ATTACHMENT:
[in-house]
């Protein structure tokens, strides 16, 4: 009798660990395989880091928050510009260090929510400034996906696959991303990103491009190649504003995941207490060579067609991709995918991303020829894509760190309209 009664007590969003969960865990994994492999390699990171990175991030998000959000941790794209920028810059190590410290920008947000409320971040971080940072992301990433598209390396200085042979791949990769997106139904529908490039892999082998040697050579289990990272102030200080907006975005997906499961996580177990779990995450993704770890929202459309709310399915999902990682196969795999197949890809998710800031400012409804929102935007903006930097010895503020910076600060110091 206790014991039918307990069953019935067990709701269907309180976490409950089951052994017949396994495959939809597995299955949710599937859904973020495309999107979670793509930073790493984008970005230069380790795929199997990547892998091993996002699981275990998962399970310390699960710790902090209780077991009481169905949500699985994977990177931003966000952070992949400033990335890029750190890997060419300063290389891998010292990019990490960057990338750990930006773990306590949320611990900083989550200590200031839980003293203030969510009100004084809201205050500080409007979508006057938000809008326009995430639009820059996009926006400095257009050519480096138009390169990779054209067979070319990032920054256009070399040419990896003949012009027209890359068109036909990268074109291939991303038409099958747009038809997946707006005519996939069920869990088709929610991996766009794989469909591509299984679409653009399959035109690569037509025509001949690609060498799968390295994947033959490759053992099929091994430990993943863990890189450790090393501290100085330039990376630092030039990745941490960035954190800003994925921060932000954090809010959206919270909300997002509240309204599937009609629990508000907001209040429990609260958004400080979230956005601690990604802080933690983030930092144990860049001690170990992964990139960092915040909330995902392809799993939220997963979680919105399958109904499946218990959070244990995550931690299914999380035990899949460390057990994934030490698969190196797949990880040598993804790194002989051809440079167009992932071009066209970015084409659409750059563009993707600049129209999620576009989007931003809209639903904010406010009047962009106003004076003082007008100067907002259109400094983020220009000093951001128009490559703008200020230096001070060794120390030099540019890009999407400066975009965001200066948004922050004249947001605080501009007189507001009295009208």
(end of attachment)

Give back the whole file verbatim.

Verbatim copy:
[in-house]
């Protein structure tokens, strides 16, 4: 009798660990395989880091928050510009260090929510400034996906696959991303990103491009190649504003995941207490060579067609991709995918991303020829894509760190309209 009664007590969003969960865990994994492999390699990171990175991030998000959000941790794209920028810059190590410290920008947000409320971040971080940072992301990433598209390396200085042979791949990769997106139904529908490039892999082998040697050579289990990272102030200080907006975005997906499961996580177990779990995450993704770890929202459309709310399915999902990682196969795999197949890809998710800031400012409804929102935007903006930097010895503020910076600060110091 206790014991039918307990069953019935067990709701269907309180976490409950089951052994017949396994495959939809597995299955949710599937859904973020495309999107979670793509930073790493984008970005230069380790795929199997990547892998091993996002699981275990998962399970310390699960710790902090209780077991009481169905949500699985994977990177931003966000952070992949400033990335890029750190890997060419300063290389891998010292990019990490960057990338750990930006773990306590949320611990900083989550200590200031839980003293203030969510009100004084809201205050500080409007979508006057938000809008326009995430639009820059996009926006400095257009050519480096138009390169990779054209067979070319990032920054256009070399040419990896003949012009027209890359068109036909990268074109291939991303038409099958747009038809997946707006005519996939069920869990088709929610991996766009794989469909591509299984679409653009399959035109690569037509025509001949690609060498799968390295994947033959490759053992099929091994430990993943863990890189450790090393501290100085330039990376630092030039990745941490960035954190800003994925921060932000954090809010959206919270909300997002509240309204599937009609629990508000907001209040429990609260958004400080979230956005601690990604802080933690983030930092144990860049001690170990992964990139960092915040909330995902392809799993939220997963979680919105399958109904499946218990959070244990995550931690299914999380035990899949460390057990994934030490698969190196797949990880040598993804790194002989051809440079167009992932071009066209970015084409659409750059563009993707600049129209999620576009989007931003809209639903904010406010009047962009106003004076003082007008100067907002259109400094983020220009000093951001128009490559703008200020230096001070060794120390030099540019890009999407400066975009965001200066948004922050004249947001605080501009007189507001009295009208």